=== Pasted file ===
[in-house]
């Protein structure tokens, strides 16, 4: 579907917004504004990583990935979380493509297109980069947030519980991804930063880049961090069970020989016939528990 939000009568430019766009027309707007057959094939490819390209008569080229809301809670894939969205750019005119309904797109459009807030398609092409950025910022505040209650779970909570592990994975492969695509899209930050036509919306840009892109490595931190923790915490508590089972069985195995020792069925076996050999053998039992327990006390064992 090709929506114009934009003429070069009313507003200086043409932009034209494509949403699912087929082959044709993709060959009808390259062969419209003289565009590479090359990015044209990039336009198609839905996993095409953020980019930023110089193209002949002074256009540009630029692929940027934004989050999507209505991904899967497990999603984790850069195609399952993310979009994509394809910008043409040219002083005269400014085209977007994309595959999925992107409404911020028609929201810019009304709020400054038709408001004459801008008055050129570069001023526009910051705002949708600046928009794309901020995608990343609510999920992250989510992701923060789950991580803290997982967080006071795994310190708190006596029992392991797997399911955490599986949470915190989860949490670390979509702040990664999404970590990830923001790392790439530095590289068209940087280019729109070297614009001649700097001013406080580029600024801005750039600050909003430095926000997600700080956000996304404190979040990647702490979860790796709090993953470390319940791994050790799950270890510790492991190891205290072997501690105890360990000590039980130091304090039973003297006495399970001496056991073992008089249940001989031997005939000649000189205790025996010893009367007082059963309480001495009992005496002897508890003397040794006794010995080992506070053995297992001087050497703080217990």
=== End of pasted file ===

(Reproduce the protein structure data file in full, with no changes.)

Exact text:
[in-house]
């Protein structure tokens, strides 16, 4: 579907917004504004990583990935979380493509297109980069947030519980991804930063880049961090069970020989016939528990 939000009568430019766009027309707007057959094939490819390209008569080229809301809670894939969205750019005119309904797109459009807030398609092409950025910022505040209650779970909570592990994975492969695509899209930050036509919306840009892109490595931190923790915490508590089972069985195995020792069925076996050999053998039992327990006390064992 090709929506114009934009003429070069009313507003200086043409932009034209494509949403699912087929082959044709993709060959009808390259062969419209003289565009590479090359990015044209990039336009198609839905996993095409953020980019930023110089193209002949002074256009540009630029692929940027934004989050999507209505991904899967497990999603984790850069195609399952993310979009994509394809910008043409040219002083005269400014085209977007994309595959999925992107409404911020028609929201810019009304709020400054038709408001004459801008008055050129570069001023526009910051705002949708600046928009794309901020995608990343609510999920992250989510992701923060789950991580803290997982967080006071795994310190708190006596029992392991797997399911955490599986949470915190989860949490670390979509702040990664999404970590990830923001790392790439530095590289068209940087280019729109070297614009001649700097001013406080580029600024801005750039600050909003430095926000997600700080956000996304404190979040990647702490979860790796709090993953470390319940791994050790799950270890510790492991190891205290072997501690105890360990000590039980130091304090039973003297006495399970001496056991073992008089249940001989031997005939000649000189205790025996010893009367007082059963309480001495009992005496002897508890003397040794006794010995080992506070053995297992001087050497703080217990």